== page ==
• 2:31 pm (55 minutes after the initial report) CNN posts a story that the search has been called off because the report of the crash was false. 
Every crisis is different (even crises sparked by things that don't happen) and every company needs to incorporate Social Media into its crisis plan in a way that enhances and quickens the response cycle. I believe there are three key things we can learn from the Air Force in this case:
  1. People expect your organization to be present in the Social Media space. Your presence in social media will be a key channel for getting information out in a crisis. Establish your presence now so people know where to find you when a crisis strikes. 
  2. Traditional means of getting out information during a crisis are still important. The Air Force didn't abandon its traditional means of getting to reporters. PAOs picked up the phone and called their contacts to get the word out that there was no crash. Traditional media are still important and relevant for crisis communications. 
  3. The risk of misinformation is manageable. As the Air Force's experience here shows, organizations that are engaged with their stakeholders and present in the Social Media space stand a much better chance of getting their message out successfully in a crisis.
Note: A huge tip of the hat to USAF Capt. Christina Sukach, (@csukach), Chief of Emerging Technology at the Air Force Public Affairs Agency for sharing this case study and Chris Isleib, (@cisleib), the Deputy Director for Media Operations for Air Force Public Affairs for inviting me to speak.  

Bill Salvin

Monday, November 23, 2009

The Last Person on Earth who Should Own a Social Media Policy

I read a blog post by "CIO in Training" Anjuan Simmons that tries to make the case for the CIO to own the corporate social media policy. It's been a while since I have so vehemently disagreed with something I read online. All I can hear in my head is John McEnroe screaming "You can't possibly be serious!"

Simmons makes his case with three arguments:
  • The CIO Holds the Keys to the Kingdom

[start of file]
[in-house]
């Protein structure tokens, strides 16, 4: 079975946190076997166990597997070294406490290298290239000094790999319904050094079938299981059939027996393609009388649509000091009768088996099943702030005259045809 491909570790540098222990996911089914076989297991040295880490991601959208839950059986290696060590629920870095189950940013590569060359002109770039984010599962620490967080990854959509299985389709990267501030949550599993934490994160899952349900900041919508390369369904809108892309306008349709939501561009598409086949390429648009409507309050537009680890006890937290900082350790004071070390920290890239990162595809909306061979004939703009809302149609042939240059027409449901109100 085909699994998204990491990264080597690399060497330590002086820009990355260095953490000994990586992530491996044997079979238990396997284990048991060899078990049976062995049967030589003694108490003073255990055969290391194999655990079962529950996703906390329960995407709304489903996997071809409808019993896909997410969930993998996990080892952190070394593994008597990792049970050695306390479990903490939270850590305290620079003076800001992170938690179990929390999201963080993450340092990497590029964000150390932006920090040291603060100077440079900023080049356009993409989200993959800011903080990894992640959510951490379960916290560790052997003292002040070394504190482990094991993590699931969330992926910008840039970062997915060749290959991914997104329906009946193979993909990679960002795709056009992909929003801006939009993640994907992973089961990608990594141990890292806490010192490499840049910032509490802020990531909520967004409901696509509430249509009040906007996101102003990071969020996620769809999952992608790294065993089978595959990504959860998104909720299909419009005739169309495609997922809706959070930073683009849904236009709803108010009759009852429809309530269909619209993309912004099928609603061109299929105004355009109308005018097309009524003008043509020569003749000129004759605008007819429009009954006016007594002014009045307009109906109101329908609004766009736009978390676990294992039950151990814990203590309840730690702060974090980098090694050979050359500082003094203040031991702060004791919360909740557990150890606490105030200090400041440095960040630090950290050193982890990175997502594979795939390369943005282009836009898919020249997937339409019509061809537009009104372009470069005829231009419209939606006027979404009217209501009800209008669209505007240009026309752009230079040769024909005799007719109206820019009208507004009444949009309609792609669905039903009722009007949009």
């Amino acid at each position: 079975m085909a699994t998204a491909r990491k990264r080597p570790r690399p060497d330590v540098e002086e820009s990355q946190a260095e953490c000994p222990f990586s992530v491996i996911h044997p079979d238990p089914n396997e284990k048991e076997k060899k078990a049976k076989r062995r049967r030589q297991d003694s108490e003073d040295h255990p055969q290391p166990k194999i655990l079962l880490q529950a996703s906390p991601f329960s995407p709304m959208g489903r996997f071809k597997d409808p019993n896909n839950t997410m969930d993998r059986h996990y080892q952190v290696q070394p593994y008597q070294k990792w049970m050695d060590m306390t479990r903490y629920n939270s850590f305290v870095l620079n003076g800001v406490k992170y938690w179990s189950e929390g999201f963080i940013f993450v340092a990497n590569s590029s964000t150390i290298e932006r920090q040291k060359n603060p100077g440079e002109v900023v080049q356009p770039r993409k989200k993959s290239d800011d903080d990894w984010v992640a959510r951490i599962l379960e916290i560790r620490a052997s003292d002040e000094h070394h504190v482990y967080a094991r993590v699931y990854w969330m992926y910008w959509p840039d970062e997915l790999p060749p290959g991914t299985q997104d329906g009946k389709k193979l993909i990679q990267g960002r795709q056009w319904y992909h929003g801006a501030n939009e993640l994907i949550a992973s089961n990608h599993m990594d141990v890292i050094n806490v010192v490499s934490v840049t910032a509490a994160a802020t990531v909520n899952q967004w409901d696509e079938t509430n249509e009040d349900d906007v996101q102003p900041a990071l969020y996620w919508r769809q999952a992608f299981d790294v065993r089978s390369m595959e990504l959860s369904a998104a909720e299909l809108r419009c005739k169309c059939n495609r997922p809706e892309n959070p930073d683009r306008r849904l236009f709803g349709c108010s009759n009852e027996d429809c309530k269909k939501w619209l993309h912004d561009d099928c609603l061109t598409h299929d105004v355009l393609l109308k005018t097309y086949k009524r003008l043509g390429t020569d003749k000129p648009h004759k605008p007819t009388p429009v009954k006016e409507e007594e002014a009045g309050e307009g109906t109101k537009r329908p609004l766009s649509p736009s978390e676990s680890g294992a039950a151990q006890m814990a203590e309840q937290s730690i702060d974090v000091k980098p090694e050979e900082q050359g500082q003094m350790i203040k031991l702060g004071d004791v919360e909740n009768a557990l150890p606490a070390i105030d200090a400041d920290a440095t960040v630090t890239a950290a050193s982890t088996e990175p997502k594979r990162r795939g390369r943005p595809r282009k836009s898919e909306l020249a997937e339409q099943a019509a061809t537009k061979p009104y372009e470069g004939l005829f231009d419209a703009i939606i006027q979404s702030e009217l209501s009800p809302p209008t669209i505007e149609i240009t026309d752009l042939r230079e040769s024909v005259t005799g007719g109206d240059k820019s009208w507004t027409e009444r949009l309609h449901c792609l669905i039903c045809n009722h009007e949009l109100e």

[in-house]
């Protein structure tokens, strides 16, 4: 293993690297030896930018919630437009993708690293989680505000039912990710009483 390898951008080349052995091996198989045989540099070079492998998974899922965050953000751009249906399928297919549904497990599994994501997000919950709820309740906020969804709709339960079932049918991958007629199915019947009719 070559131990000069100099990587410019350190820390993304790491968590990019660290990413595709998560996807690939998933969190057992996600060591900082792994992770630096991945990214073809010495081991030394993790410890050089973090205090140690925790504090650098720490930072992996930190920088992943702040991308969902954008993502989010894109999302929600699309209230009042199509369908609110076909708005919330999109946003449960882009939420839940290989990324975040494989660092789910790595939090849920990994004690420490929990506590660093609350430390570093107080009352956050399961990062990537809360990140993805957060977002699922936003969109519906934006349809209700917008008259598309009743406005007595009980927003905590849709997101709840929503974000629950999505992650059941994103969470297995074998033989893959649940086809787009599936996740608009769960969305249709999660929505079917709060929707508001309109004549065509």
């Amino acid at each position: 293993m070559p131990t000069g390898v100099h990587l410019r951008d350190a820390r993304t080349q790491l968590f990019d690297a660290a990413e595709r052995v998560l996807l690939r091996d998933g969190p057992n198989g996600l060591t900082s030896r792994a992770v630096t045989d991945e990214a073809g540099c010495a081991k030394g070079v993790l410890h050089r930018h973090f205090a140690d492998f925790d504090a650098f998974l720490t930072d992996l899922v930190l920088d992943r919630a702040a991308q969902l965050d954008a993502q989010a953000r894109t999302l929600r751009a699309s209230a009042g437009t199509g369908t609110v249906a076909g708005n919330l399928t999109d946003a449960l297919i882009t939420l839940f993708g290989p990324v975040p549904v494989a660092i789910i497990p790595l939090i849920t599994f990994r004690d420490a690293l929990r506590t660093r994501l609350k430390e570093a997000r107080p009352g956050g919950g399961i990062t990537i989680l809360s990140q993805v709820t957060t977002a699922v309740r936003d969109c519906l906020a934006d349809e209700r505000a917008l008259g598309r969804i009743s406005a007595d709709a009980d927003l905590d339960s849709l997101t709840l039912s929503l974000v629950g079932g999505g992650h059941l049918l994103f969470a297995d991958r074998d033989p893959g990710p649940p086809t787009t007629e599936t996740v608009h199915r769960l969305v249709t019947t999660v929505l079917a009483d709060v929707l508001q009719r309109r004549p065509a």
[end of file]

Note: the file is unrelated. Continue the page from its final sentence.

• The CIO is the Best Monitor
  • The CIO can play Angel's Advocate
Let's take a look at each of those and why I think the CIO is the wrong owner of the social media policy.

The CIO Holds the Keys to the Kingdom
This is the same argument we used as kids. Why do I get to make the rules during the neighborhood game of football? Because it's my ball, that's why. Simmons argues thusly:
If an employee accidently unleashes a virus onto the corporate network by using Facebook at work, who do you think will be contacted to resolve the problem? It won't be PR or marketing.
If the virus impacts systems that touch customers or the public does Simmons really think that the CIO will be doing the press conference? Or writing talking points for managers? Or responding to calls from reporters? The CEO won't be asking the CIO what the key message should be. With this logic, imagine all the company's janitor will be in charge of since he unclogs the toilet.

Let's remember, it was the IT geniuses at Amazon who created a system for the company's Kindle product that allowed anyone to photocopy a book, upload it and sell it to people. When the owners of George Orwell's copyrights for 1984 objected to a blatant infringement on their rights, Amazon deleted the offending books from people's Kindle devices without notifying them. Funny, but I didn't see the CIO anywhere near that crisis.

The CIO is the Best Monitor
This is really a derivative of Simmons "my toys, my rules" argument. He writes:
Since most of that content is done on corporate networks, CIOs have access to tools (many of which are probably already in place) to track social media behavior.
Personal use of social media while at work is one part of a social media policy. How the company will use social media to listen to, talk with, connect to, collaborate with and energize employees, customers, stakeholders, investors are critical parts of the policy about which Simmons is silent.

Again, just because you have the tools, doesn't mean you get to make the rules.

The CIO can Play Angel's Advocate
What Simmons argues here is that the CIO can be the grand arbiter of the binary choice of outright ban on social media use or social media free-for-all.